Entrepreneur's advice: Tell what new school means to kids

Herschend outlines how to appeal to voters' emotions

Tapping into voters’ emotions offers the Jefferson City Public Schools its best shot at getting a proposed bond issue and levy increase passed.

Peter Herschend, owner of Silver Dollar City and president of the Missouri State Board of Education, met with a couple dozen supporters Tuesday morning in the Jefferson City Area Chamber of Commerce board room. He said how they approach their audience is important. Voters are like customers whose respect must be earned, he said.

“You will very, very seldom convince anybody to do anything with a simple recitation of the facts, although you do have to have the facts,” he said.

He used Silver Dollar City’s new roller coaster, the Outlaw Run, as a metaphor. “I promise you I can give you all the data about board feet, engineering specs and how much it cost to build,” he said. But people will be more compelled to ride it — or avoid it — based on a photograph that conveys the gut-wrenching thrill induced by the wild ride, he said.

“It’s all right brain. It controls the left brain,” he said.

Herschend suggested one strategy to help explain the need for the additional tax revenues would be to showcase students who will benefit, such as a young teen who really does walk more than three miles to school daily, because that’s the district’s current policy, or a recent graduate who sees the value a career-academy will offer to the students who follow.

“I urge you to consider how, in the next three weeks, we can tell the stories of what this means to our kids,” he said. “You have to paint that dream and you don’t have many days to do it.”

He said one of the most successful campaigns in his home district was one that featured a female high school junior who asked voters: “Why is this such a big deal? The cost is less than a quarter-pounder with cheese a week.”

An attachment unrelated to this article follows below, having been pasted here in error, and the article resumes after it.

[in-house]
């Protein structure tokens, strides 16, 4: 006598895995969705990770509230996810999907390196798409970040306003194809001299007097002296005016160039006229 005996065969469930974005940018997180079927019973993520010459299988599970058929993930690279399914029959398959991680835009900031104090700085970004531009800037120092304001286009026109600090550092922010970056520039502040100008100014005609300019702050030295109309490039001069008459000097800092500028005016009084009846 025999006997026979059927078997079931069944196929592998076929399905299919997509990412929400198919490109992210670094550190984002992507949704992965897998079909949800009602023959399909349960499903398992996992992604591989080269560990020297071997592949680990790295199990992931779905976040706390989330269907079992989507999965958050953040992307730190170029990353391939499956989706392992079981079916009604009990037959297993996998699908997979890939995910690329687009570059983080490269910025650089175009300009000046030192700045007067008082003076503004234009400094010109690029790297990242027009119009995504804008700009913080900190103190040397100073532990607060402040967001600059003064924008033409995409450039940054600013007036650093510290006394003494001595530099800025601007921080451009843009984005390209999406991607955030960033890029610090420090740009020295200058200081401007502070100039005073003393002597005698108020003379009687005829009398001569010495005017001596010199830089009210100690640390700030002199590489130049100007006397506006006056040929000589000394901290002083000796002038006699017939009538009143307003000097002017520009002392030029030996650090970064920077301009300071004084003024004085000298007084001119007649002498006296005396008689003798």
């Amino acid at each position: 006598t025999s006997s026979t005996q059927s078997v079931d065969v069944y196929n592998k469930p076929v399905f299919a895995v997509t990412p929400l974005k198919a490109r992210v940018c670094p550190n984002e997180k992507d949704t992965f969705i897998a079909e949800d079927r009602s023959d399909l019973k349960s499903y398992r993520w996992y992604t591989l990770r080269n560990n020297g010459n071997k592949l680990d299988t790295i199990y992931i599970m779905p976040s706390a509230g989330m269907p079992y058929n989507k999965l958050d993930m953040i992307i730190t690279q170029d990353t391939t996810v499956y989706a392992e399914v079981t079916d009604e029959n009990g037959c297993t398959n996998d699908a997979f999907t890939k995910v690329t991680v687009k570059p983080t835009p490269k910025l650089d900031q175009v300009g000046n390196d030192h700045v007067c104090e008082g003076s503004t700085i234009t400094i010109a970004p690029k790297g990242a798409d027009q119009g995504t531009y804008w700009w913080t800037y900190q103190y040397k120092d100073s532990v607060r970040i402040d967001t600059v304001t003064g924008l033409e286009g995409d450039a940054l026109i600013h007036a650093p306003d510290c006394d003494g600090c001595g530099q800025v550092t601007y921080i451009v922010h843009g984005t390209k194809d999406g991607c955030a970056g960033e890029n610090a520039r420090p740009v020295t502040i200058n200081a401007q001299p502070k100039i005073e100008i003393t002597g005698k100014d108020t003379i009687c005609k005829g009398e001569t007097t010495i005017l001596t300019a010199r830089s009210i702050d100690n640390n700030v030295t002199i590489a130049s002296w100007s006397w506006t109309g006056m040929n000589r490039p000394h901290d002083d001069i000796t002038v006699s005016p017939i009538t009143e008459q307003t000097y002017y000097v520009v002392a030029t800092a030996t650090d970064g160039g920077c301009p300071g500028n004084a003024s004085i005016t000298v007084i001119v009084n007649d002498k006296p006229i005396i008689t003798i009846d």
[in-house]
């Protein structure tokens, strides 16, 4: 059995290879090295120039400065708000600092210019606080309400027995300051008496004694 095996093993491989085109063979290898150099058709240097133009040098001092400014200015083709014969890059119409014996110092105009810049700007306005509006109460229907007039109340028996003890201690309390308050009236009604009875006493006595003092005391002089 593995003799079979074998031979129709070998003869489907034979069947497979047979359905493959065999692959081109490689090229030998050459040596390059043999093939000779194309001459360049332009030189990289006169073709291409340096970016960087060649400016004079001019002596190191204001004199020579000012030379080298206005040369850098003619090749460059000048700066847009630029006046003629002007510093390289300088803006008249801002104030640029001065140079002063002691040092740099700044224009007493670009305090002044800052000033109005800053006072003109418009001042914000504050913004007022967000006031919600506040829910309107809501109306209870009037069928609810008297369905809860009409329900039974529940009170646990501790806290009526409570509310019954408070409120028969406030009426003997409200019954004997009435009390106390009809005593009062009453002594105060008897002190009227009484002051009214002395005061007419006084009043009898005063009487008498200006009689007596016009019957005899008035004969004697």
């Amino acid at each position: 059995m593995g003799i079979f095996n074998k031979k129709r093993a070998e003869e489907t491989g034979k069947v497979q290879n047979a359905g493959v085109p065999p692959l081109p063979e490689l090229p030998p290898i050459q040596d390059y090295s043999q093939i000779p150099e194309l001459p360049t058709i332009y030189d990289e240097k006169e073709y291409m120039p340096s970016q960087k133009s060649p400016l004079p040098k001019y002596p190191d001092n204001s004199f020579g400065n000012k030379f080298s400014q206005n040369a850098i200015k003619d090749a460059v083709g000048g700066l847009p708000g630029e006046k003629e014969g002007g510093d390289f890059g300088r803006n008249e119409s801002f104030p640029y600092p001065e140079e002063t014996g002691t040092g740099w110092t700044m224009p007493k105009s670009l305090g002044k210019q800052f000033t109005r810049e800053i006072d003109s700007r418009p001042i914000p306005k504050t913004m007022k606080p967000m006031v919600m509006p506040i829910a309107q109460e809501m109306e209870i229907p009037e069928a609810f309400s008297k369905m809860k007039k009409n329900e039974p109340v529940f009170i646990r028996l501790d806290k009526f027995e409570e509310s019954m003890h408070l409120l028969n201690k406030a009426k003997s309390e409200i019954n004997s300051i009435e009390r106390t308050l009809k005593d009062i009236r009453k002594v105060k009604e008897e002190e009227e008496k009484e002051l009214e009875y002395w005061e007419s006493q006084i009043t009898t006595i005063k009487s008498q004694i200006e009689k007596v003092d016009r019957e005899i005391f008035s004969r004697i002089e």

“That’s the kind of emotional appeal I’m talking about,” he said.

He also said safety issues are emotional. “All of us felt the pain of Newtown,” he said. “We can’t do anything about Newtown, but we all felt the pain. Still do. No voter, no parent, no grandparent — no one in this room — can stand the idea of an injury to a child in the Jefferson City district ... that we could have prevented,” he said. “We want to make sure that Newtown is a name that is never applied to Jefferson City.”

Herschend said a third of the voters are likely to support the bond issue and levy increase because they always support the schools. A third are probably neutral and a final third are unlikely to vote for it, no matter what argument is forwarded. “You’ve got to ensure that the first third turns out to vote,” he said.

He said the middle third could be persuaded to vote in favor of the tax increases, if their questions are addressed and if school leaders find a way to build a relationship with those voters. “They’ve got to hear an emotional appeal,” he said.

Herschend acknowledged that some observers will say his advice is “just manipulation.”

“Of course it is. So is all salesmanship,” he said. “The tragedies are the guys and gals who do not make it through high school. They are condemned to a life of poverty.”

Herschend said the district’s intention to create seven academies — each one devoted to a different career path — will do a good job of preparing the majority of students for the workforce. He noted in Springfield Ozarks Technical Community College and the public schools’ career technical programs have worked together to create a system that almost guarantees jobs to students in the local aircraft engineering maintenance industry.

Brenda Hatfield — a leader for the Citizens for Excellence in Education campaign that is supporting the bond issue and operating levy increase — said Herschend’s remarks validates the direction the district has decided to go.

Asked if three weeks is enough to act on Herschend’s advice, Debra Walker, Hatfield’s colleague on the campaign, said: “We’re going to try. We’re certainly inspired by his message, and encouraged by his remarks.”

On April 2 school district voters will be asked if they want to issue general obligation bonds — which would increase local taxes an additional 30 cents — and raise the operating tax levy by 25 cents. The 30-cent increase would generate a revenue stream that would allow the district to issue $79 million in bonds, money that would be used to finance a new high school east of Missouri 179 and a new elementary school on the city’s eastern end.

The 25-cent increase in the operating tax levy would generate an additional $2.5 million for the district, funding that would be used for transportation, security, technology and professional development.

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